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Abydos (Egypt)

The ancient town of Abedju, modern Abydos, was the cult centre of the ancient Egyptian god Osiris. The earliest remains at the site are the tombs of the late Predynastic rulers who may have ruled parts of Egypt before the First Dynasty. There are also tombs of the kings of the Early Dynastic period (about 3100-2613 BC). However, the tomb of the First-Dynasty king Djer became identified as that of Osiris and Abydos became a place of pilgrimage. In order that they could participate in the festivals of resurrection of the god, people from far and wide came to erect stelae and cenotaphs, or even to be buried at the site. It was also common to show the journey in tomb decoration, so that an individual could make the journey in death, if it had not been possible during life.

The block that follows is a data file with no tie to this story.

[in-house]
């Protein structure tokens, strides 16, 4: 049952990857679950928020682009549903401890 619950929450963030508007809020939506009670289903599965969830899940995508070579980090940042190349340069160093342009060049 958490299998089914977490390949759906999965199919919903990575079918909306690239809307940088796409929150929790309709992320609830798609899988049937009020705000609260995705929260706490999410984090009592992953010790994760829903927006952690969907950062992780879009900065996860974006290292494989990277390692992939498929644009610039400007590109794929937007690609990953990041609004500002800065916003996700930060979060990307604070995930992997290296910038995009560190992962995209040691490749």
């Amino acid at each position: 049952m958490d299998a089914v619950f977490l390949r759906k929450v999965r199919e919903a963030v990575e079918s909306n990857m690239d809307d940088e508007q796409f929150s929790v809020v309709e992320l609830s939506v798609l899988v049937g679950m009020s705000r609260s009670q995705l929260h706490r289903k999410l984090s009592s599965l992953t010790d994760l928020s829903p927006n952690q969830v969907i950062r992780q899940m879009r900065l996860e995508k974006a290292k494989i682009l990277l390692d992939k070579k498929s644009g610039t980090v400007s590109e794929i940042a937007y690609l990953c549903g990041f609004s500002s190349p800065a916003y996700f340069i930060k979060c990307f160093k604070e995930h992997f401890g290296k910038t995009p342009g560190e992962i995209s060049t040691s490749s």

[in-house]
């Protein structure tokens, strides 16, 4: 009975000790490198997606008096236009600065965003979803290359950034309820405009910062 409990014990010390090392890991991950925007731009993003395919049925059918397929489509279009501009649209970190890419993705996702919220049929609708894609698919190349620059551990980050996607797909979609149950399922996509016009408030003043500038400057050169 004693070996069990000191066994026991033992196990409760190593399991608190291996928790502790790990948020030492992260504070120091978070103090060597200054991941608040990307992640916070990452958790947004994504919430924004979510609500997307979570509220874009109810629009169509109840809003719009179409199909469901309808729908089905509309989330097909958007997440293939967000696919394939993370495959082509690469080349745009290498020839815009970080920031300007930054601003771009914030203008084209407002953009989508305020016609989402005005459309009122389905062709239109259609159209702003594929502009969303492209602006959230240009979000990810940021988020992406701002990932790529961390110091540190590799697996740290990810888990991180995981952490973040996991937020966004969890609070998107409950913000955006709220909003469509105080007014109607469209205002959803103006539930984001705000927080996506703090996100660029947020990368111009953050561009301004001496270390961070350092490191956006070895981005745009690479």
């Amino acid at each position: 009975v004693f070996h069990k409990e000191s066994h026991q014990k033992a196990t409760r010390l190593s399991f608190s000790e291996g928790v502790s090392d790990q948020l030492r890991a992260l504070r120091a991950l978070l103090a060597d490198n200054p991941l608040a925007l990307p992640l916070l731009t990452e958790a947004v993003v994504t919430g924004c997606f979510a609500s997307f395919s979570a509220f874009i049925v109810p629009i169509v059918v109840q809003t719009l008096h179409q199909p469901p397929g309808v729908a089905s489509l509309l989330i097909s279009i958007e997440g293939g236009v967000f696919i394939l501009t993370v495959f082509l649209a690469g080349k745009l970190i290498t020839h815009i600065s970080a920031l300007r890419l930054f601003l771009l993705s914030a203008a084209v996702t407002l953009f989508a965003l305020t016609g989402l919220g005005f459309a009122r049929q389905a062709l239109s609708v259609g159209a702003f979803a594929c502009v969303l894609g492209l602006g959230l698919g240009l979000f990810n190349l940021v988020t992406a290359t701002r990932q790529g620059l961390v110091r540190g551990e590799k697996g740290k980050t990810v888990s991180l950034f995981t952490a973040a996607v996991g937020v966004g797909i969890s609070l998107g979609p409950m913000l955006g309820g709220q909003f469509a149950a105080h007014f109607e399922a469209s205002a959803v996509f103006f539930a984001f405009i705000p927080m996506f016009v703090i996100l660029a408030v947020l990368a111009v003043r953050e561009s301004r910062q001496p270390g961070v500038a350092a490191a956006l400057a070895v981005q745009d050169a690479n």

Among the most prominent features of the site are the temples of the Nineteenth-Dynasty kings Sety I (1294-1279 BC) and Ramesses II (1279-1213 BC). These are an extension of the tradition of building cenotaphs, but were actually secondary mortuary temples. The main mortuary temples of both these kings are located on the west bank of the Nile at Thebes. The L-shaped temple of Sety I is beautifully carved. It includes a room decorated with a list of the kings of Egypt, who were regarded as the ancestors of the king. Earlier cenotaph temples of Senwosret III (1874-1855 BC) and Ahmose (about 1550-1525 BC) also exist.

 

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The British Museum's collections, £16.99

The British Museum's collections, £16.99